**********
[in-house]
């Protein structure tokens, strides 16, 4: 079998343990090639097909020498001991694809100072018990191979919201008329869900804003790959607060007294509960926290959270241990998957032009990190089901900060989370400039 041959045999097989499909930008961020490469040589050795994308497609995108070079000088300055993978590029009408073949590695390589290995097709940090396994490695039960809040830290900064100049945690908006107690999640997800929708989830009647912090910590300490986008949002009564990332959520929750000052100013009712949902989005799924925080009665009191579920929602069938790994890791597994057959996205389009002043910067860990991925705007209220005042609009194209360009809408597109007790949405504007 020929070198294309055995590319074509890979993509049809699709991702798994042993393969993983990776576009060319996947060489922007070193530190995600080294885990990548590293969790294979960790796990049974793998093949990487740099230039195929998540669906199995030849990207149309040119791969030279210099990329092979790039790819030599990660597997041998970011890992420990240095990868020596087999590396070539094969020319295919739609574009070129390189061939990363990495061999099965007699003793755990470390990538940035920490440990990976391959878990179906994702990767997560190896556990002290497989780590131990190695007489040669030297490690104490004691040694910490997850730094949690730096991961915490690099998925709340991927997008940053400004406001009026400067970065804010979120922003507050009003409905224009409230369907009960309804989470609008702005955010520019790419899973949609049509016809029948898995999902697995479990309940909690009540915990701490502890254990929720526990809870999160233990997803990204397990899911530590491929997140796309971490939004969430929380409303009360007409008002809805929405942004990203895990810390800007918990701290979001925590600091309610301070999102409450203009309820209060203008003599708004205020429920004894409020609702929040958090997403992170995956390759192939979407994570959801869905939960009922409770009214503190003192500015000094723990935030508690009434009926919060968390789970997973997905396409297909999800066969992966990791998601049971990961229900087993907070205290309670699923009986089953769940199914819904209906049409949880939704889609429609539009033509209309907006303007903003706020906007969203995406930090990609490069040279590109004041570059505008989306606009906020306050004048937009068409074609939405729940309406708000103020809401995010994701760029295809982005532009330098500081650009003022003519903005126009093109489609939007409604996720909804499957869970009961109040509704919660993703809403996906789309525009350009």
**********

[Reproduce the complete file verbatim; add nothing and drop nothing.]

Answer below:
[in-house]
């Protein structure tokens, strides 16, 4: 079998343990090639097909020498001991694809100072018990191979919201008329869900804003790959607060007294509960926290959270241990998957032009990190089901900060989370400039 041959045999097989499909930008961020490469040589050795994308497609995108070079000088300055993978590029009408073949590695390589290995097709940090396994490695039960809040830290900064100049945690908006107690999640997800929708989830009647912090910590300490986008949002009564990332959520929750000052100013009712949902989005799924925080009665009191579920929602069938790994890791597994057959996205389009002043910067860990991925705007209220005042609009194209360009809408597109007790949405504007 020929070198294309055995590319074509890979993509049809699709991702798994042993393969993983990776576009060319996947060489922007070193530190995600080294885990990548590293969790294979960790796990049974793998093949990487740099230039195929998540669906199995030849990207149309040119791969030279210099990329092979790039790819030599990660597997041998970011890992420990240095990868020596087999590396070539094969020319295919739609574009070129390189061939990363990495061999099965007699003793755990470390990538940035920490440990990976391959878990179906994702990767997560190896556990002290497989780590131990190695007489040669030297490690104490004691040694910490997850730094949690730096991961915490690099998925709340991927997008940053400004406001009026400067970065804010979120922003507050009003409905224009409230369907009960309804989470609008702005955010520019790419899973949609049509016809029948898995999902697995479990309940909690009540915990701490502890254990929720526990809870999160233990997803990204397990899911530590491929997140796309971490939004969430929380409303009360007409008002809805929405942004990203895990810390800007918990701290979001925590600091309610301070999102409450203009309820209060203008003599708004205020429920004894409020609702929040958090997403992170995956390759192939979407994570959801869905939960009922409770009214503190003192500015000094723990935030508690009434009926919060968390789970997973997905396409297909999800066969992966990791998601049971990961229900087993907070205290309670699923009986089953769940199914819904209906049409949880939704889609429609539009033509209309907006303007903003706020906007969203995406930090990609490069040279590109004041570059505008989306606009906020306050004048937009068409074609939405729940309406708000103020809401995010994701760029295809982005532009330098500081650009003022003519903005126009093109489609939007409604996720909804499957869970009961109040509704919660993703809403996906789309525009350009």